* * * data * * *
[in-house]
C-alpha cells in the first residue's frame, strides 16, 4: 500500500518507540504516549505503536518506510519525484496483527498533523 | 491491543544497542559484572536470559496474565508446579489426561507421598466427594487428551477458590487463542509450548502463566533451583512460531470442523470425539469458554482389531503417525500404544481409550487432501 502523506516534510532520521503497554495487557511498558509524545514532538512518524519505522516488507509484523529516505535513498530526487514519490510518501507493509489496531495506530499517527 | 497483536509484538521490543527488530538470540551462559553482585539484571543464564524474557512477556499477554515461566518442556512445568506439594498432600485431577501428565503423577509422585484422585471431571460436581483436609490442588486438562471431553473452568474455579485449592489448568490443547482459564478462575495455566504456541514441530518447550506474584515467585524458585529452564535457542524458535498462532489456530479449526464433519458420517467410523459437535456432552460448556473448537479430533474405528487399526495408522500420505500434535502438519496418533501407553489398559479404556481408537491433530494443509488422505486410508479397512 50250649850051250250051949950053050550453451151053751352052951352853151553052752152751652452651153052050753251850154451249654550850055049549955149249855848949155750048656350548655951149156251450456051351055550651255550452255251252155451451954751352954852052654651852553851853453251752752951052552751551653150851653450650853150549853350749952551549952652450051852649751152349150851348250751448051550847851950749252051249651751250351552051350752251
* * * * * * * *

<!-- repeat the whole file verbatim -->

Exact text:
[in-house]
C-alpha cells in the first residue's frame, strides 16, 4: 500500500518507540504516549505503536518506510519525484496483527498533523 | 491491543544497542559484572536470559496474565508446579489426561507421598466427594487428551477458590487463542509450548502463566533451583512460531470442523470425539469458554482389531503417525500404544481409550487432501 502523506516534510532520521503497554495487557511498558509524545514532538512518524519505522516488507509484523529516505535513498530526487514519490510518501507493509489496531495506530499517527 | 497483536509484538521490543527488530538470540551462559553482585539484571543464564524474557512477556499477554515461566518442556512445568506439594498432600485431577501428565503423577509422585484422585471431571460436581483436609490442588486438562471431553473452568474455579485449592489448568490443547482459564478462575495455566504456541514441530518447550506474584515467585524458585529452564535457542524458535498462532489456530479449526464433519458420517467410523459437535456432552460448556473448537479430533474405528487399526495408522500420505500434535502438519496418533501407553489398559479404556481408537491433530494443509488422505486410508479397512 50250649850051250250051949950053050550453451151053751352052951352853151553052752152751652452651153052050753251850154451249654550850055049549955149249855848949155750048656350548655951149156251450456051351055550651255550452255251252155451451954751352954852052654651852553851853453251752752951052552751551653150851653450650853150549853350749952551549952652450051852649751152349150851348250751448051550847851950749252051249651751250351552051350752251